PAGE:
As a player or a coach have you ever struggled to get yourself or your team to the optimum mental level needed for a top performance?
The following article will explore how optimum performance can have links to the world of Sport Psychology. It will cite personal examples, cases from high performance sport and will aim to generate ideas for athletes and coaches.
The Individualized Zone of Optimal Functioning (IZOF) (Hanin, 2000) argues that different athletes have different arousal levels for their best performances. Some athletes needing a relaxed approach, whilst others need to be ‘chomping at the bit’.
The following extract is from the autobiography of Owen Mulligan, a three time GAA All-Ireland winner. It paints a vivid picture of the different approaches taken by elite players to ensure they are mentally ready to perform.
“On match days the whole place is busy busy busy.. I climbed under a bench lay with a towel over my head trying to get into the zone. Some lads say a prayer, others kick a ball, if thats what lads wanted to do to get themselves ready that was ok. Everybody deals with things in their own way.” (Owen Mulligan, Mugsy My story, 2013, P 4).
Similar observations were made by golfer Graeme Mc Dowell when talking about the management style and approach to picking partners of the recently successful Ryder Cup Captain Paul McGinley.
“You have to consider if a player can handle the emotional energy of Ian Poulter or would prefer the relative calm of Martin Keymar. You have 12 different personalities, needs and of course games.” (Graeme Mc Dowell http://www.bbc.co.uk/sport/0/golf/29442461).
Both quotes, whether intentionally or not, integrate Sport Psychology theory (IZOF) with high level performance.
During a two months stay in USA this summer I was privileged to attend the International Management Group (IMG) sports performance academy, specifically with their mental conditioning department. One of their core themes is ‘control’. They spoke to their athletes about knowing their number (1-10) in terms of how aroused they feel they need to be at in order to achieve optimum performance. For an athlete, having the self-awareness of what works on an individual level to reach their ‘zone’ comes with experience mixed with trial and error.
The above point was evident to me through the contrasting experiences I had in two club championship finals. On my first appearance in 2005, as a 20 year old, I took the approach of psyching myself up (to what would be referred to as a number 9) before the game. Even though I thought I was mentally prepared I froze on the day and performed poorly. Fast forward to my second appearance in 2012. Through having more experience and self-awareness of what works for me as an individual, I took a much more relaxed approach (around a 5). I had a much better performance and, on reflection, my preparation was a big factor in this.
If I could rewind the clock to 2005 I would have tried some deactivating methods to lower my arousal levels in the lead up to the game. Examples of techniques adopted by athletes to help them relax include deep or controlled breathing, listening to slow tempo music, or rephrasing their sentences to have a high content of relaxing words. Even keeping the company of team mates that are laid back by nature can have a ‘number lowering’ effect. As I like to be at a lower number before a game, I would be chilling with Owen Mulligan!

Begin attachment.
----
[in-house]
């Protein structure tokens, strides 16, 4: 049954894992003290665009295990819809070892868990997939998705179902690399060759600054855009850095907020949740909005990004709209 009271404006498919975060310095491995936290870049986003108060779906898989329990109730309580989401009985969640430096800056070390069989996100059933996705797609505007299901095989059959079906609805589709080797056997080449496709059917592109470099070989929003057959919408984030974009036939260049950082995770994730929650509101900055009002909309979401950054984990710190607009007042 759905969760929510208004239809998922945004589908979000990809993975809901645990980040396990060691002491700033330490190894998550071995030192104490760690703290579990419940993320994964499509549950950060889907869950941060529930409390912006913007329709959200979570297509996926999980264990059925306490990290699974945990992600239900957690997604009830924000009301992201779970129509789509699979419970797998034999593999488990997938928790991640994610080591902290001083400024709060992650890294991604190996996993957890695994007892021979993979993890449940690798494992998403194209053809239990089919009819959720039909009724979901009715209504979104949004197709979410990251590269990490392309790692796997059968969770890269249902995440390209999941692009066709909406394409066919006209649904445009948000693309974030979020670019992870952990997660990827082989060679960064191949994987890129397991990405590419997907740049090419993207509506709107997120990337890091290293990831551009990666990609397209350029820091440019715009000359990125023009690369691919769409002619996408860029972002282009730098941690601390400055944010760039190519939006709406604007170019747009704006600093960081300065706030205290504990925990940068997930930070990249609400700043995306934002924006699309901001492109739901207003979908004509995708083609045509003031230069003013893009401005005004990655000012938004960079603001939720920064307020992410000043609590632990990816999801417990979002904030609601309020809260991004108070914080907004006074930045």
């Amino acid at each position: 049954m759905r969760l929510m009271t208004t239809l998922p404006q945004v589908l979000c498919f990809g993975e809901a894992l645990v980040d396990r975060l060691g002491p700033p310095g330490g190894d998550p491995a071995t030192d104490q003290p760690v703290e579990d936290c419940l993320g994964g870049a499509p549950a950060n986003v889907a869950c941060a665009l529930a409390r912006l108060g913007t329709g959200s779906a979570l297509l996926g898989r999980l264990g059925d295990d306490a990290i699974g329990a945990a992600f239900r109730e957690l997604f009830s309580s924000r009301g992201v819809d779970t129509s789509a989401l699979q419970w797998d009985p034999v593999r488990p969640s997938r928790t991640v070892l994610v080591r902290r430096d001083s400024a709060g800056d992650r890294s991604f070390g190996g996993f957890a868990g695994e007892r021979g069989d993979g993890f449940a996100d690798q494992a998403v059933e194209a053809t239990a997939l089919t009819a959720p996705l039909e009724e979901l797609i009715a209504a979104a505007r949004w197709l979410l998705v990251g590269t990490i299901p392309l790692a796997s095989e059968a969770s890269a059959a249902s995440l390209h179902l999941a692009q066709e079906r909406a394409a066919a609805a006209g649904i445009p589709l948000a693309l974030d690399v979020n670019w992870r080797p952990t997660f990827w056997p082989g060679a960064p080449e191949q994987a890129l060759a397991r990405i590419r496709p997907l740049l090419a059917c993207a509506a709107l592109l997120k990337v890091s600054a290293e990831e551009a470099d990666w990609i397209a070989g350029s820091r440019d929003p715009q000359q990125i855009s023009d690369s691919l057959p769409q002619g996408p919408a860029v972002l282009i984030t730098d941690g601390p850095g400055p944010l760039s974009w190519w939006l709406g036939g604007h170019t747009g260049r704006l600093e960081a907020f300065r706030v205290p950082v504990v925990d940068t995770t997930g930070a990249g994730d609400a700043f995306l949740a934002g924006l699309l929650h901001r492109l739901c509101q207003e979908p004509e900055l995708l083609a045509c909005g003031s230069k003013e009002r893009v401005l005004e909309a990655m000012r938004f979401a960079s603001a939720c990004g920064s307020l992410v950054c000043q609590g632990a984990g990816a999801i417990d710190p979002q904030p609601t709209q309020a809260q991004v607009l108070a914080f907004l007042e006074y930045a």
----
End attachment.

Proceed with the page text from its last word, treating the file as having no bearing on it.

Other athletes may require a different approach. If an athlete has an awareness that their level of arousal is too low, they may need to engage in activating techniques. Examples include sharper shallow breathing, listening to upbeat fast music, doing a small bout of physical activity or finding themselves an Ian Poulter type team mate to spend time with pre-match.
It is beneficial for coaches to be aware of these IZOF principles. Whilst delivering support to a rugby team, I observed that at half time during a tight game one coach took the forwards to one side whilst a second coach took the backs. On enquiring after, it was explained they were unhappy with the lack of aggression from their forwards in the scrum – they needed ‘pumped up’. However, in the context of this particular game, the backs needed more calm instructional feedback on quickness of hands and it was felt that increasing their arousal levels would be counterproductive to the execution of fine motor skills that are associated with their position.
This approach to coaching realised the needs of the two different sub-units were in complete contrast to each other and addressed this in a specific and relevant manner. This again highlights the practical side of sport applying sports psychology theory in a subtle and effective manner.
In the build to a game, a coach needs to develop awareness of which players needs psyching up, which need calming down and which, simply, need to be left alone. Essentially having a different approach for different players pre-match/pre-session. This idea ties in with the widely renowned basketball coach John Wooden, who often stated he didn’t believe in treating individuals the same.
To summarise, IZOF states that everyone functions optimally at different levels of arousal. The key message for any player is to have an awareness of the specific level in which they perform best at. To reach this level, the individual may need to implement some activating or deactivating techniques. For a coach, they must get to know their players and what is needed for them to get into their zone. This however, is a balancing act dependent upon the individual’s needs, the sport and the situation. Do they need to take a Red Bull, a Valium, or something in between!